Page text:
- Undergraduate students have access to graduate-level courses through minors at NYU Wagner.
- There are five minors available: Public Policy Analysis, Social Entrepreneurship, Public Policy and Management, Social and Public Policy, and Multifaith and Spiritual Leadership.
Did you know that you can take advantage of the NYU Wagner Graduate School of Public Service as an undergraduate student? Whether you’re interested in public policy, social entrepreneurship, or spiritual leadership, you have the unique opportunity to pursue a minor in five different fields at NYU Wagner.
Undergraduates pursuing a minor through Wagner do so in close collaboration with their home school or college. At the same time, they gain access to Wagner’s extensive network of resources, including specialized coursework and faculty expertise. Additionally, they become part of the Wagner community, which opens doors to internship opportunities, research collaborations, and events.
The Benefits of Studying at a Graduate School as an Undergrad
Minoring at NYU Wagner exposes undergraduate students to graduate-level coursework and faculty expertise early in their academic careers. Alia Masud, a junior majoring in Africana Studies at the College of Arts and Science (CAS), cites a highly specialized curriculum as one of the program’s benefits. In addition to her major, she’s minoring in Social and Public Policy at NYU Wagner and Global and Urban Education Studies at the Steinhardt School of Culture, Education, and Human Development.
“At Wagner my classes are focused on specific fields of public policy. Plus, the professors are highly experienced in that field,” Alia says. “They are beacons of knowledge and great resources for internships and jobs. Furthermore, they offer excellent advice on how to navigate the types of changes that come with young adulthood.”
Lucy McHugh echoes this sentiment. She’s a senior majoring in Politics and minoring in Spanish at CAS as well as Public Policy and Management at Wagner. “I have access to class offerings that are more specialized and geared toward my specific interests in public policy and management,” Lucy says.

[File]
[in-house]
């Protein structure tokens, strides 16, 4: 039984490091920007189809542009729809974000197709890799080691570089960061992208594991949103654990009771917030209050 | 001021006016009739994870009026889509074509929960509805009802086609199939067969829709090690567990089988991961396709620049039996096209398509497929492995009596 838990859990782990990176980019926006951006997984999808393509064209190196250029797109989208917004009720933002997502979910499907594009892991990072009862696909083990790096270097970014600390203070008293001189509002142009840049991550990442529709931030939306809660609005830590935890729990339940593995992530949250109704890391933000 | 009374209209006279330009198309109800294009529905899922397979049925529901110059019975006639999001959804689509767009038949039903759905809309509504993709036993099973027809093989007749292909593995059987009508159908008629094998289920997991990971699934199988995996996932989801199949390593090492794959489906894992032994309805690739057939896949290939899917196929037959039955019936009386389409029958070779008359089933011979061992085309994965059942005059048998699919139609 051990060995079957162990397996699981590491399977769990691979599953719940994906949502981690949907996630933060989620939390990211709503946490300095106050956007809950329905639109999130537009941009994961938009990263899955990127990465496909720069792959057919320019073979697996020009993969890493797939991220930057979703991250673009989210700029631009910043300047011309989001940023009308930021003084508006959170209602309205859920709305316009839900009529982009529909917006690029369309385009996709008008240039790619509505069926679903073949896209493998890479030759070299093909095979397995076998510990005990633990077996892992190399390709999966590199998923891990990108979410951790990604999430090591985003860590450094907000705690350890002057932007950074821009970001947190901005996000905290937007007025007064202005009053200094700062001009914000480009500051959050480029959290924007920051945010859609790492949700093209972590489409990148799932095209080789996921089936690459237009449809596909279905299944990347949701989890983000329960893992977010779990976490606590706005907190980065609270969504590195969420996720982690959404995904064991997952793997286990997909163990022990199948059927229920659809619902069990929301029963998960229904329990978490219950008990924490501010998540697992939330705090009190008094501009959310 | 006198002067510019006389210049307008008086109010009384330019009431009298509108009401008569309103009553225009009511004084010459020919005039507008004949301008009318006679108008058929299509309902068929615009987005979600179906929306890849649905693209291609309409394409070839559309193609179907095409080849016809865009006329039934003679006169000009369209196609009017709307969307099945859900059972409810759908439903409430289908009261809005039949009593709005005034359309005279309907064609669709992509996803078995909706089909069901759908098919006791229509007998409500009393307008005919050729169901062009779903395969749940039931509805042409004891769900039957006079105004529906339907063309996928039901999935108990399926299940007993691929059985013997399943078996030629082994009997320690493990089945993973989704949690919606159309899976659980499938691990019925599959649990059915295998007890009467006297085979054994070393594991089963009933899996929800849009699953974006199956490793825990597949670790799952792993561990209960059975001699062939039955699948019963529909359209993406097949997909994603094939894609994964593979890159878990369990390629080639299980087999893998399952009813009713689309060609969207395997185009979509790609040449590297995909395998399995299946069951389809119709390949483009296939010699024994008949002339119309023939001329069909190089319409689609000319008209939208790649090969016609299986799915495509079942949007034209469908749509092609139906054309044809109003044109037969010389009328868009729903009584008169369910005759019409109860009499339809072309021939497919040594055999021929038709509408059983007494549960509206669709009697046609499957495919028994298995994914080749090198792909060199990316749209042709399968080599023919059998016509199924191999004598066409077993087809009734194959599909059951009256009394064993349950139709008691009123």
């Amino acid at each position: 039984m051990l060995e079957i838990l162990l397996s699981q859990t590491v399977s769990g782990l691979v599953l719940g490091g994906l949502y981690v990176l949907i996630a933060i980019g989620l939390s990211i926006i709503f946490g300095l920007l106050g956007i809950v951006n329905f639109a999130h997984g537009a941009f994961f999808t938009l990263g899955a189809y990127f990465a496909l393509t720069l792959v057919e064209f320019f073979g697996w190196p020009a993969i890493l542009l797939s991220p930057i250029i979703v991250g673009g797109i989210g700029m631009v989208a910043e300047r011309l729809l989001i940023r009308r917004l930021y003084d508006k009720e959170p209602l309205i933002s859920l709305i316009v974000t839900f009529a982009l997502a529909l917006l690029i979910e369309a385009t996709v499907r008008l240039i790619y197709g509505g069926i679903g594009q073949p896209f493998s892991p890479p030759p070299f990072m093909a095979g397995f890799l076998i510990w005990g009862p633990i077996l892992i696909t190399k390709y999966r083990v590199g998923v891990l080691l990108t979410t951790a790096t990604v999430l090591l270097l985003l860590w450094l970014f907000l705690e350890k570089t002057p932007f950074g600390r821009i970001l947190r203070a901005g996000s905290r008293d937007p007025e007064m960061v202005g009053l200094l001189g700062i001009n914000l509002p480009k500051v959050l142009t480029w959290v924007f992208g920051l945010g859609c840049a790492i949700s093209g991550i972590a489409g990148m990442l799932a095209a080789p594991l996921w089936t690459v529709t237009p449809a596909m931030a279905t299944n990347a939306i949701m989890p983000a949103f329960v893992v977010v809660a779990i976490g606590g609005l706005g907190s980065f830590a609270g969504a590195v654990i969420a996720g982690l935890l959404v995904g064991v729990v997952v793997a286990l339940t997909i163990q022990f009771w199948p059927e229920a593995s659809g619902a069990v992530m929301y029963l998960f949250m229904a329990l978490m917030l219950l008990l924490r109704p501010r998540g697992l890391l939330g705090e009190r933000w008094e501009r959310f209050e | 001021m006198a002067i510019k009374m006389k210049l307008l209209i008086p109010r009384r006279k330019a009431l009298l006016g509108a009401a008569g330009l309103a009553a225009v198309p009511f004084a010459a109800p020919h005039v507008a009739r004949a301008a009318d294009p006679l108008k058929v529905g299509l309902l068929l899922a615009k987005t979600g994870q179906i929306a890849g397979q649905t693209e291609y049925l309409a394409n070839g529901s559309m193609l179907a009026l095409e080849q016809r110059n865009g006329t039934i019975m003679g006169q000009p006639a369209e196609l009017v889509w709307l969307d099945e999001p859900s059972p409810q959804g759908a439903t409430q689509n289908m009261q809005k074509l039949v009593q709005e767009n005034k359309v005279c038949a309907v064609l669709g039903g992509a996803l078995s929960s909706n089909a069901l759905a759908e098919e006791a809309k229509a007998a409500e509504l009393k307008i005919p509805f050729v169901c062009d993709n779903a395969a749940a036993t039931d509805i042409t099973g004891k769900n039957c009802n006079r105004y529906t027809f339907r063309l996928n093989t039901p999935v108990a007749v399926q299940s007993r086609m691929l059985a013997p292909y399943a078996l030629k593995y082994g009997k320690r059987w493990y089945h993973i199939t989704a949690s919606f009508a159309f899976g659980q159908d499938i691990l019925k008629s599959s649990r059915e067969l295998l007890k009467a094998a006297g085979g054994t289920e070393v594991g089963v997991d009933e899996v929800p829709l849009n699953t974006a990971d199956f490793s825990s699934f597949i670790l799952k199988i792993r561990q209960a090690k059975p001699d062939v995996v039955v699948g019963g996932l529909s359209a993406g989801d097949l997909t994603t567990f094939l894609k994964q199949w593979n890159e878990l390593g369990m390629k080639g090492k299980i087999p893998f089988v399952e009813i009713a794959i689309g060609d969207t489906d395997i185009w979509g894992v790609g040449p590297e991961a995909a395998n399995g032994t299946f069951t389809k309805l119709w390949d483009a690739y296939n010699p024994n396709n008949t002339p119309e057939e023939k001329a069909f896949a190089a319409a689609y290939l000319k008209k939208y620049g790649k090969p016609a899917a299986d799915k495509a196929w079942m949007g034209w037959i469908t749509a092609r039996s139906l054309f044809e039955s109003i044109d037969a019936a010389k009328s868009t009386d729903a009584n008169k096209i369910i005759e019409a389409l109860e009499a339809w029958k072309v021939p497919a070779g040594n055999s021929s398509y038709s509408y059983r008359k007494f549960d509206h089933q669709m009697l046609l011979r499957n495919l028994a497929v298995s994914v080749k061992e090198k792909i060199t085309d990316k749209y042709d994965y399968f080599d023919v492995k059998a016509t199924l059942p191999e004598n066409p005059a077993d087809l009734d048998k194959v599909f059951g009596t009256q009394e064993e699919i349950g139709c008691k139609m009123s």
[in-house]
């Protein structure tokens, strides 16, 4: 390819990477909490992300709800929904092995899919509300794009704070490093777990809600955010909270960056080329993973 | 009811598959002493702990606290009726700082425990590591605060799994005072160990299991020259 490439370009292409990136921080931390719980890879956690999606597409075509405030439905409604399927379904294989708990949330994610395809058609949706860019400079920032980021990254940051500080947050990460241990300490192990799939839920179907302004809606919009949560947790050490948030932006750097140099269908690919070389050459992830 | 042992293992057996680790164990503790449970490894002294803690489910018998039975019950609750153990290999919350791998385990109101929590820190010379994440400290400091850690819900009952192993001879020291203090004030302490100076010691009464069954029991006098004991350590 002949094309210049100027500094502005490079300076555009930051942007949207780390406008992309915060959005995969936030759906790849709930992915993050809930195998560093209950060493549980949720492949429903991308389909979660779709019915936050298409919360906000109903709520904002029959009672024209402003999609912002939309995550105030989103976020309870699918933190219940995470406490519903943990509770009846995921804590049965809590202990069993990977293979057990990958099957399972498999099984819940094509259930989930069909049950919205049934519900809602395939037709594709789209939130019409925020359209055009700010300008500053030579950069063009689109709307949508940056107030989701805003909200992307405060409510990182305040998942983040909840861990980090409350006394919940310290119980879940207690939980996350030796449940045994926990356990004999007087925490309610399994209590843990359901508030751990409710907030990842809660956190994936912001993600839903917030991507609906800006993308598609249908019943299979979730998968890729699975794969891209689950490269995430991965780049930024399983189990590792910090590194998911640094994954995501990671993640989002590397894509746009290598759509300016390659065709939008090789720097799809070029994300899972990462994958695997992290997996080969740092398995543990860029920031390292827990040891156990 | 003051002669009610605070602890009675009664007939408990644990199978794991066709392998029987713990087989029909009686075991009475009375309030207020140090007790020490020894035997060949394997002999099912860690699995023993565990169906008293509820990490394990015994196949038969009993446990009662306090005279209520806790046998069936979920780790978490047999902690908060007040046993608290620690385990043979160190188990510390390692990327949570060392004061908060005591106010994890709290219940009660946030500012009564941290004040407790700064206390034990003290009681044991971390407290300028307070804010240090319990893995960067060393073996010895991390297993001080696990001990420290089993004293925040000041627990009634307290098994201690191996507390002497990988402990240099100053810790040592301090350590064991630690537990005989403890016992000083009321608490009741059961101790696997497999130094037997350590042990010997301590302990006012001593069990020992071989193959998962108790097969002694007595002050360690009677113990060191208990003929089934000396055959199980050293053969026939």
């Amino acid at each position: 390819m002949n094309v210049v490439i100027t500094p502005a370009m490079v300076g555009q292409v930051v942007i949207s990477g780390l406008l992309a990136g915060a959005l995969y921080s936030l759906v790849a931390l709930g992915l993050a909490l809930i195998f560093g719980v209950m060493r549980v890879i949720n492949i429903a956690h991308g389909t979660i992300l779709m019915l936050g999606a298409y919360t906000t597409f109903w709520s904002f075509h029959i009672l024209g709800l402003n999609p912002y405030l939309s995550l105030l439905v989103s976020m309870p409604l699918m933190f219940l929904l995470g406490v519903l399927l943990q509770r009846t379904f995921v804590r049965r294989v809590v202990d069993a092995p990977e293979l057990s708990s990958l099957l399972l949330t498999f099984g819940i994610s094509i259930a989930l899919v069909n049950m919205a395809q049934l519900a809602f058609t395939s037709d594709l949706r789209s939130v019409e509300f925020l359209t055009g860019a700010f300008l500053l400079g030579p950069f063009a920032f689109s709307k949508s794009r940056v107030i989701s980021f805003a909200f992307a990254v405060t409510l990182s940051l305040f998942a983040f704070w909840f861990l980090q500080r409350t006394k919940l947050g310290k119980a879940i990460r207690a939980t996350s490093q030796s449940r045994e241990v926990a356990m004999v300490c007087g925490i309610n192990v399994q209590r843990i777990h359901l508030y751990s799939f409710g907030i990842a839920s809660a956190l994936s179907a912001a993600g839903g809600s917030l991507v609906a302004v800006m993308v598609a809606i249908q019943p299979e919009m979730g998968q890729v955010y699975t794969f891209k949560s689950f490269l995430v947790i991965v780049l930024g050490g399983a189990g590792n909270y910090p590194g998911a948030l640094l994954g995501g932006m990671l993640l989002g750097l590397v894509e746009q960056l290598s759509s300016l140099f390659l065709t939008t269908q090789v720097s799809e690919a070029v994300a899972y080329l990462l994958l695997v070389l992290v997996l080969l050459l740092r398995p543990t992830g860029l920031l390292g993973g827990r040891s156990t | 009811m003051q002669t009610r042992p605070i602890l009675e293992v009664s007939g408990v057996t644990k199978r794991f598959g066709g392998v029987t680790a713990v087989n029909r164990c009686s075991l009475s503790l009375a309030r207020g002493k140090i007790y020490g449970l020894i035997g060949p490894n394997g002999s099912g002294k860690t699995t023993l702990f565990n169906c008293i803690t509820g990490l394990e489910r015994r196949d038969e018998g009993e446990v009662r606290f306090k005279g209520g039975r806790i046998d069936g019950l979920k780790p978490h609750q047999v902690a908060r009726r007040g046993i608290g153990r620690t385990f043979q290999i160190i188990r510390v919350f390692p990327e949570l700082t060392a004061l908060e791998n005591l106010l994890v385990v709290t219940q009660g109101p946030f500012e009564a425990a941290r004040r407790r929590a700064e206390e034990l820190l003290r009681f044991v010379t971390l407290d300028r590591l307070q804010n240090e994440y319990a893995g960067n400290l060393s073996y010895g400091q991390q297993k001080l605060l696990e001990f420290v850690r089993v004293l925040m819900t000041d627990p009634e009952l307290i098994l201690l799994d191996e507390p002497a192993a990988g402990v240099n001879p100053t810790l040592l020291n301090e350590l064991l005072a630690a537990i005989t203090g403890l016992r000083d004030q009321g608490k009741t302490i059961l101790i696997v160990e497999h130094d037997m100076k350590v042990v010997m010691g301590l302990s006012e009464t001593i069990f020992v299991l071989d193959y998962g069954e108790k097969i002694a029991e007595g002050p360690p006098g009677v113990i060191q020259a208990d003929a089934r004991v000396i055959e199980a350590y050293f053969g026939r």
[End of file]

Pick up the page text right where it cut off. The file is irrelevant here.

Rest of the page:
Enhance Your Collegiate Experience
Pursuing a minor at Wagner enhances students’ academic understanding and contributes to their personal growth. From enjoying smaller class sizes to collaborating with graduate students, a Wagner minor adds a whole new dynamic to the NYU student experience.
“At Wagner I’ve gained access to smaller, more participatory classroom environments. I wouldn’t have had that otherwise,” Lucy says. “That has allowed me to connect with my professors and classmates in meaningful ways. It also adds a nice balance to the larger lecture classes I’m required to take for my major.”
Alia agrees that the smaller class sizes allow for more localized knowledge and a more grounded environment. “At Wagner we learn about current federal and local policies. So I find myself inspired to be more aware of social issues in my community and nationwide,” she explains. “I’m becoming more knowledgeable of current events. That knowledge is beneficial academically, but I also feel more present in the world. It feels good to know what’s happening in my community and others.”
What Sets Wagner’s Minor Experience Apart?
While NYU students have access to hundreds of minors across the University, both Alia and Lucy agree that pursuing their minors through Wagner has opened doors they wouldn’t have known existed otherwise. And, in addition to the undergraduate minors, Wagner offers accelerated bachelor’s–master’s programs. These programs allow undergraduate students to earn credits toward a master’s degree. As a result, they can obtain their master’s degree in five years instead of six, saving time and money.
“Overall, this minor has changed the trajectory of my academic journey. It has enhanced my undergraduate experience,” Lucy concludes. “Specifically, it inspired me to pursue an accelerated graduate experience that I wouldn’t have been aware of without the minor. My experience in Wagner will have a lasting impact even after I leave NYU and begin my career journey.”